I have a few parks like that old but still in use on my MXT I listen for the deep faint signals and only dig those or some of these places your time would be wasted digging alot of clad plus the trash you always dig. Unless its just 6 or 7" then if its perfect VDI I dig it but have pulled deep silver dimes,wheats, and a couple IH's from well pounded parks its just places like this sometimes your not going to find silver as sometimes I only get a wheat or two.

  7. #7
    Charter Member
    us
    MINELAB XS-2 Pro ....... XTERRA 305 ....... EXPLORER SE PRO

    Dec 2003
    S.W. Schuylkill County
    47,102
    6025 times
    All Types Of Treasure Hunting
    on occasion those iffy, & Obvious junk sounds can be big surprises.

    My suggestion is always "Dig everything"

    don't forget areas of the park
    that look like they have been grown up for the past 50 years.
    those areas have scared detectorists away for the past 50 years

  8. #8

    Mar 2007
    Salinas, CA
    Explorer II, Compass 77b, Tesoro shadow X2
    6,165
    1820 times
    Banner Finds (3)
    Quote Originally Posted by IndianHead97 View Post
    Hi I have been doing some research and have found 4 parks in the same town that date back to 1885. I know some people say that in an older place that you should dig everything, but what about a park that has been in continuos use since 1885. Do I still dig everything? Or just the deep signals? I have an Ace 250 and I'm into looking for older coins/tokens so any advice would help!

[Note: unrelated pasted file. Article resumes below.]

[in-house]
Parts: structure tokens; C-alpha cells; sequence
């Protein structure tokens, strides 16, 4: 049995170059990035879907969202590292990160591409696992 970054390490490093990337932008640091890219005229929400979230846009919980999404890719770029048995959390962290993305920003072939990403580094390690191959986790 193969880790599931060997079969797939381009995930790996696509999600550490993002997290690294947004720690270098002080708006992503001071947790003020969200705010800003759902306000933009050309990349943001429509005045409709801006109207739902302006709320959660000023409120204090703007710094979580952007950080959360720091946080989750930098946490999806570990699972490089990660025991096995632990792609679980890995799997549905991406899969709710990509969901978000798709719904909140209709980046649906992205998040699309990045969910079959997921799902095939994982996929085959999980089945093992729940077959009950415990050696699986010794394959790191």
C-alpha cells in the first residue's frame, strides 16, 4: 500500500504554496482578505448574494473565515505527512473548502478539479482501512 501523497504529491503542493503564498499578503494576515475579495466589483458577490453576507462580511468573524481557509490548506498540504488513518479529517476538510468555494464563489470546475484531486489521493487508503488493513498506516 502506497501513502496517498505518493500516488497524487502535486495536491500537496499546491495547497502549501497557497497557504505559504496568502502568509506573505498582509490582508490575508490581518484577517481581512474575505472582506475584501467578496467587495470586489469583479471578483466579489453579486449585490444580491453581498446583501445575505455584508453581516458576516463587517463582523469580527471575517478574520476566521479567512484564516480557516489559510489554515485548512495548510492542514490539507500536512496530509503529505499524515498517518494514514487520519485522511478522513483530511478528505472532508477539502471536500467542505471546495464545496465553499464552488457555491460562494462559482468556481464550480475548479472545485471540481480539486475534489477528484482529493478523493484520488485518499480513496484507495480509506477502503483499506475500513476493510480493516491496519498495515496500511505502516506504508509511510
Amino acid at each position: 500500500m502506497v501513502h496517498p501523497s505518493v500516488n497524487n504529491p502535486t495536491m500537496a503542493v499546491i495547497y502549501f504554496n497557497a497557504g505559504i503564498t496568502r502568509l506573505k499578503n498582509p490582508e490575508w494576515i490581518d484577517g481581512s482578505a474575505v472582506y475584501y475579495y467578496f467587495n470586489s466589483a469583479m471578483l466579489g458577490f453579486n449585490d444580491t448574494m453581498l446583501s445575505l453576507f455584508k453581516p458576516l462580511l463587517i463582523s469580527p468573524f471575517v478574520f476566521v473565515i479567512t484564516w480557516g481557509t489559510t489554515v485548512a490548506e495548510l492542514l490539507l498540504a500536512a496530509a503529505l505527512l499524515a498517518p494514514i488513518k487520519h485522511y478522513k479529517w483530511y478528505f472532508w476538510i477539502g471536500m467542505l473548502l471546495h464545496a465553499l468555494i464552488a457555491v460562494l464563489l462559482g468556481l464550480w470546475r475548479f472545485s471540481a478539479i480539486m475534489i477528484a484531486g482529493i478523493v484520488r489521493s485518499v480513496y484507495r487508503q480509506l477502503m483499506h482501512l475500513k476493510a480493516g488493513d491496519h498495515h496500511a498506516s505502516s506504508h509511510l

Thanks
    Hey Indian head97, I notice that you say you're looking for "coins/tokens". As such, you know that most of them are mid conductors and higher, on the TID scale (assuming not masked, etc....). This is true even for gold coins (of $5 denomination and higher, anyhow). The only exception therefore, is going to be nickels (of which seem to always come out of the ground worthlessly corroded, and very few have numismatically good dates anyhow). Thus if you really, as you say, want to increase your odds at coins (verses being a hero digging junk to get nickels and gold rings), then I would do as wingmaster says: Be a little selective. Only go for the deeper sounds (which tend to be the older targets, afterall). Skip the shallow clad and junk sounds. Heck, I'd even go a little pickier, and even only chase the mid to high conductors (electing to pass the low conductors, even if deep), in junky parks.

    Sure you can be a hero and "dig all" as gleaner1, kshollywood, and jeff of PA say. And sure, you'll eventually bag a few orange corroded buffalos or V's to add your collection. Heck, even a gold ring now and then.